We were married in April, and God smiled on us. The fickle Western Pennsylvania sun shone bright in a
cloudless sky. We danced long into the night, and life was beautiful.
Two months later, I was curled tight on my bed in a stuffy Maryland apartment, asking God where we’d
I thought that if God led and then I followed, life would flow smoothly. And I was utterly wrong.
God led us to our first apartment. Nothing on our list was working and time was short, so when we passed
the ad for an affordable complex we’d missed, it seemed like our answer.
By summer, we weren’t so sure. Airplanes landing at the airport shown spotlights at our couch; the
constant roar of traffic and the crowded complex tore at my introverted husband’s soul; and bedbugs tore
at my skin by night and at my mind by day.
I thought God had forgotten us, or that I had failed to follow Him.
That trial ended in November. We moved to a beautiful apartment in the upper story of a storage barn on
a horse farm, and found good in the bedbugs that made it easy to break our lease.
“Let’s remember this,” he told me. “God can make anything good.”
But I didn’t remember.
I learned I was pregnant New Year’s Eve, stunned that God would up-end my carefully crafted plan. But as weeks passed, I accepted that His plan was better. When I didn’t feel movement, fear began to creep n. “But God gave me this child without me asking,” I told myself. “So don’t worry.”
God took my daughter before I ever met her.
Lynn was stillborn April 24, 2008, weighing just ounces and with perfectly formed, thread-thin fingers on her tiny hands.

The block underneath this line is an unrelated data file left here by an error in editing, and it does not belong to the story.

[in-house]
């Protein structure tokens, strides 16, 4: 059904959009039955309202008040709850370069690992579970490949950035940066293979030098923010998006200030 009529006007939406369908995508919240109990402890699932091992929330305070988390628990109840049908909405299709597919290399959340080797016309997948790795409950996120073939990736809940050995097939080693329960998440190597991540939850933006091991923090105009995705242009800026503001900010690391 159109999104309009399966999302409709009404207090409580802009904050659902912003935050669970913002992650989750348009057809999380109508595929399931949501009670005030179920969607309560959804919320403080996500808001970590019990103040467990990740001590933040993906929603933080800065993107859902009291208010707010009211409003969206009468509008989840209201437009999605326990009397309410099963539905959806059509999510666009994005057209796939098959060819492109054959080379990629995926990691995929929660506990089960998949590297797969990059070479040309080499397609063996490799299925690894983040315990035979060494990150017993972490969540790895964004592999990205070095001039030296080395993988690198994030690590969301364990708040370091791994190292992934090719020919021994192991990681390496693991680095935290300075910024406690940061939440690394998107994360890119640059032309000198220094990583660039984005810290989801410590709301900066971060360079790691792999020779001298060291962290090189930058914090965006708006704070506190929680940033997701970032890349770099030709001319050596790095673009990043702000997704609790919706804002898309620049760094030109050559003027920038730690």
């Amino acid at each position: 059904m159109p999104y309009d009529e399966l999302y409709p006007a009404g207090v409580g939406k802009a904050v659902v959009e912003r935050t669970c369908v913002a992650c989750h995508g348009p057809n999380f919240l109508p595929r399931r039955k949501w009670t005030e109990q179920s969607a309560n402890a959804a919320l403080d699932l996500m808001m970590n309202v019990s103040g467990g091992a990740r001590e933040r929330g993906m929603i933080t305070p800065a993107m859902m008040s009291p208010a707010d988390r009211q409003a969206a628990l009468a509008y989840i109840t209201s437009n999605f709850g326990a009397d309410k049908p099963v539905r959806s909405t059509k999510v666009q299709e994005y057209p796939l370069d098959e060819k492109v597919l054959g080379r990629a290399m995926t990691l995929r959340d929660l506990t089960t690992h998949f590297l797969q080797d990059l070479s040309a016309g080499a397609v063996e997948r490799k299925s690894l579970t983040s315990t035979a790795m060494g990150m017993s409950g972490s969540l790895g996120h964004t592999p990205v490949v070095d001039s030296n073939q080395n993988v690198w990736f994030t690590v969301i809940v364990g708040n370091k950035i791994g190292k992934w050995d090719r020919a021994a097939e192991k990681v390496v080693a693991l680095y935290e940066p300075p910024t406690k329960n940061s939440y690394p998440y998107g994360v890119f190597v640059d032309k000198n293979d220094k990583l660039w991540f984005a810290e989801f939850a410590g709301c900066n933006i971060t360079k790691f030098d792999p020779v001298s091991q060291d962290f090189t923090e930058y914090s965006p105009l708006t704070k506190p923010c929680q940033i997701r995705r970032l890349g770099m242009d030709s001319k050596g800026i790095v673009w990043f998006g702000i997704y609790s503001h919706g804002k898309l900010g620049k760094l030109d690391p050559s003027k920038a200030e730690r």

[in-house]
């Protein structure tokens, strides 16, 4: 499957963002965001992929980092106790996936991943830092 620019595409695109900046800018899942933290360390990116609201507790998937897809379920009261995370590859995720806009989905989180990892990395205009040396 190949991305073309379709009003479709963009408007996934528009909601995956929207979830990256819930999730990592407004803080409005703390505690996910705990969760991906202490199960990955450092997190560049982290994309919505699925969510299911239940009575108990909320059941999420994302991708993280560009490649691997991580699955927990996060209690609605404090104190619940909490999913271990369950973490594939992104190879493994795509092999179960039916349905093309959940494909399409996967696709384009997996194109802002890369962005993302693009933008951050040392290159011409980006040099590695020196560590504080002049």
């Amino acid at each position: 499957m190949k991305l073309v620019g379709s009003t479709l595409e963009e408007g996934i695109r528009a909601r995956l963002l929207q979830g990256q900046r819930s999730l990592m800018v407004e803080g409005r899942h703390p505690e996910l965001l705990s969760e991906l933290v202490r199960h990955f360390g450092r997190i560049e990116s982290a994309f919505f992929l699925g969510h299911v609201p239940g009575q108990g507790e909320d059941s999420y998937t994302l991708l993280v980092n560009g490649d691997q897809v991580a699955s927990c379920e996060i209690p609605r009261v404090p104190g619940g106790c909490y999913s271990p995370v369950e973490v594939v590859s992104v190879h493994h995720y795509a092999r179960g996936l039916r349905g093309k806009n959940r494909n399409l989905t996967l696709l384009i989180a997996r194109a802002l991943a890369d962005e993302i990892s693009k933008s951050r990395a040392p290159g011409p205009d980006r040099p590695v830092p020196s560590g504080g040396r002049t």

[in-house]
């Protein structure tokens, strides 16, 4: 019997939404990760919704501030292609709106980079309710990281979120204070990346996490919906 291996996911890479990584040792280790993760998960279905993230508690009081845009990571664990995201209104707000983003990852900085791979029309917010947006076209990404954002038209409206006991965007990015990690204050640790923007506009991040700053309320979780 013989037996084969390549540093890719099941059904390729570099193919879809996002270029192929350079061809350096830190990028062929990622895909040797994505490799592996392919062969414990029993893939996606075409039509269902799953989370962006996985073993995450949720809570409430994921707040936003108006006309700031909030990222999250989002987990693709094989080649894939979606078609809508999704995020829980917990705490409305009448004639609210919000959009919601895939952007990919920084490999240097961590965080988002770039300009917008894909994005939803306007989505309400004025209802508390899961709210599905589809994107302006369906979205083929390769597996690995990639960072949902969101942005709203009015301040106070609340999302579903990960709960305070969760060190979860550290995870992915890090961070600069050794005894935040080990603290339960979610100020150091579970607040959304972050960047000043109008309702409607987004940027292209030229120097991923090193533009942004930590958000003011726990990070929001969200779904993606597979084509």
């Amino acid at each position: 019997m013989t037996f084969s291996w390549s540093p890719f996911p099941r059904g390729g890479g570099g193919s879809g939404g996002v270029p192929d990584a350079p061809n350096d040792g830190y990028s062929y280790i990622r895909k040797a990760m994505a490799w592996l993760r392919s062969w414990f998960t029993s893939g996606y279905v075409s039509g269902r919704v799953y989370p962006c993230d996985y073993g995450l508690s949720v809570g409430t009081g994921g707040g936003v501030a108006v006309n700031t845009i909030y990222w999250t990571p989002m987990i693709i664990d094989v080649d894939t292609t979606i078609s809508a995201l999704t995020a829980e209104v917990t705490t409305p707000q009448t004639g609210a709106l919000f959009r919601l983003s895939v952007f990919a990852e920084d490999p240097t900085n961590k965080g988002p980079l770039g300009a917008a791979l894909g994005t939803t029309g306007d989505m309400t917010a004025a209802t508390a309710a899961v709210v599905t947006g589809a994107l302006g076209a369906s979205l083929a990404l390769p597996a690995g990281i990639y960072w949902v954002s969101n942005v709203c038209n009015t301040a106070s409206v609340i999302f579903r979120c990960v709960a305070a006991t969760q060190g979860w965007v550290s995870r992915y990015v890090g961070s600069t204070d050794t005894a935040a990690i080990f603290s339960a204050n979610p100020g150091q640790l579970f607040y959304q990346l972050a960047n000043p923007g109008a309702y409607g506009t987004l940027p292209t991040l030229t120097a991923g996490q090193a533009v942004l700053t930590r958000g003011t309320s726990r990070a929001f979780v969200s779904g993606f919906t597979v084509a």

For a long, long time I doubted God.
My husband had been unhappy at his job since we were married, and the fall after Lynn died he started a Master’s degree. It paid off; in September 2009 he was offered a perfect position in Syracuse, N.Y. I thought maybe God remembered us after all.
He had to pass a polygraph first, and he worried because he knew too much about those tests, the inaccuracies and problems that plague them. I told him God had opened that door, so he’d do fine.
The results were inconclusive, the job lost, and we cried the hours back to Maryland.
Slowly a picture was forming. God gave guidance, we followed, and bad things happened.
Think of Israel. God miraculously, spectacularly, brings them out of Egypt through walls of water; andleads them with cloud pillars and flames of fire into a desert with – get this – no food and no water and hostile nations eager to plunder their livestock. Strange leading, isn’t it?
But we have the benefit of hindsight.
God wanted Israel to learn to trust Him whatever the circumstances, and He always provided in the end.
He’s given me chance after chance to trust Him, too.
That long drive from Syracuse to Maryland, I promised that I would not fail the test this time. This time, I said, I would choose faith.
This February God led us again, to a good place. He flung doors wide open; doctoral studies for my husband, dream job for me, a 1950s house we bought this summer. I think He’s brought us here for the doctorate; but this time, I’m not sure it’s going to work out the way I expect.
Maybe we’re here for something else.
Either way, I say with Job: Though He slays me, yet will I trust Him.
By Heather Roth